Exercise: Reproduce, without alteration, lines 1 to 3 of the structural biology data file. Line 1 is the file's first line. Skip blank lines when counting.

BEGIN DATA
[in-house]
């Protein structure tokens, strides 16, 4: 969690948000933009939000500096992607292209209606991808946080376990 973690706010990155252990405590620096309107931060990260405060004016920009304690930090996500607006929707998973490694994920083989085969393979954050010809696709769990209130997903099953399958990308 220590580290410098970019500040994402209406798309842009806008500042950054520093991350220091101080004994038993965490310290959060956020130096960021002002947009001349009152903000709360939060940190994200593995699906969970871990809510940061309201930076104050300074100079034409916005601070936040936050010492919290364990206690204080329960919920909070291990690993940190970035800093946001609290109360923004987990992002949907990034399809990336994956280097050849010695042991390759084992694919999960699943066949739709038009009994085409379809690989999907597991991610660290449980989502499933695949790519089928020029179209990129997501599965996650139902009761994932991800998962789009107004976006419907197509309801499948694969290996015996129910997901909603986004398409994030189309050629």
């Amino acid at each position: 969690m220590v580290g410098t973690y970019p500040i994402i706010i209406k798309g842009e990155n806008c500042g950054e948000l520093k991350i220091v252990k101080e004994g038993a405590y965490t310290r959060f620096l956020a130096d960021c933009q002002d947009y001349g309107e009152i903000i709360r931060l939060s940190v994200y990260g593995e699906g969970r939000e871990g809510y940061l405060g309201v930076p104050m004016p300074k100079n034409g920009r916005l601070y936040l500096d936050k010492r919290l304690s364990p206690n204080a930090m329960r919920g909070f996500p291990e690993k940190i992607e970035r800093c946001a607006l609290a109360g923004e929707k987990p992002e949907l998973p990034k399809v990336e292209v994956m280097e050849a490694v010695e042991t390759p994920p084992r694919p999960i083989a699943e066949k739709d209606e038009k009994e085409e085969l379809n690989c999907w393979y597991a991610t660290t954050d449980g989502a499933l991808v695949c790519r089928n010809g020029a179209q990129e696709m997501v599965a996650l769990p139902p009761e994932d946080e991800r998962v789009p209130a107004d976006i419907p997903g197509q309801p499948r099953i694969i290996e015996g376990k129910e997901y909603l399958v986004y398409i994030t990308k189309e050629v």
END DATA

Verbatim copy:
[in-house]
């Protein structure tokens, strides 16, 4: 969690948000933009939000500096992607292209209606991808946080376990 973690706010990155252990405590620096309107931060990260405060004016920009304690930090996500607006929707998973490694994920083989085969393979954050010809696709769990209130997903099953399958990308 220590580290410098970019500040994402209406798309842009806008500042950054520093991350220091101080004994038993965490310290959060956020130096960021002002947009001349009152903000709360939060940190994200593995699906969970871990809510940061309201930076104050300074100079034409916005601070936040936050010492919290364990206690204080329960919920909070291990690993940190970035800093946001609290109360923004987990992002949907990034399809990336994956280097050849010695042991390759084992694919999960699943066949739709038009009994085409379809690989999907597991991610660290449980989502499933695949790519089928020029179209990129997501599965996650139902009761994932991800998962789009107004976006419907197509309801499948694969290996015996129910997901909603986004398409994030189309050629």
């Amino acid at each position: 969690m220590v580290g410098t973690y970019p500040i994402i706010i209406k798309g842009e990155n806008c500042g950054e948000l520093k991350i220091v252990k101080e004994g038993a405590y965490t310290r959060f620096l956020a130096d960021c933009q002002d947009y001349g309107e009152i903000i709360r931060l939060s940190v994200y990260g593995e699906g969970r939000e871990g809510y940061l405060g309201v930076p104050m004016p300074k100079n034409g920009r916005l601070y936040l500096d936050k010492r919290l304690s364990p206690n204080a930090m329960r919920g909070f996500p291990e690993k940190i992607e970035r800093c946001a607006l609290a109360g923004e929707k987990p992002e949907l998973p990034k399809v990336e292209v994956m280097e050849a490694v010695e042991t390759p994920p084992r694919p999960i083989a699943e066949k739709d209606e038009k009994e085409e085969l379809n690989c999907w393979y597991a991610t660290t954050d449980g989502a499933l991808v695949c790519r089928n010809g020029a179209q990129e696709m997501v599965a996650l769990p139902p009761e994932d946080e991800r998962v789009p209130a107004d976006i419907p997903g197509q309801p499948r099953i694969i290996e015996g376990k129910e997901y909603l399958v986004y398409i994030t990308k189309e050629v």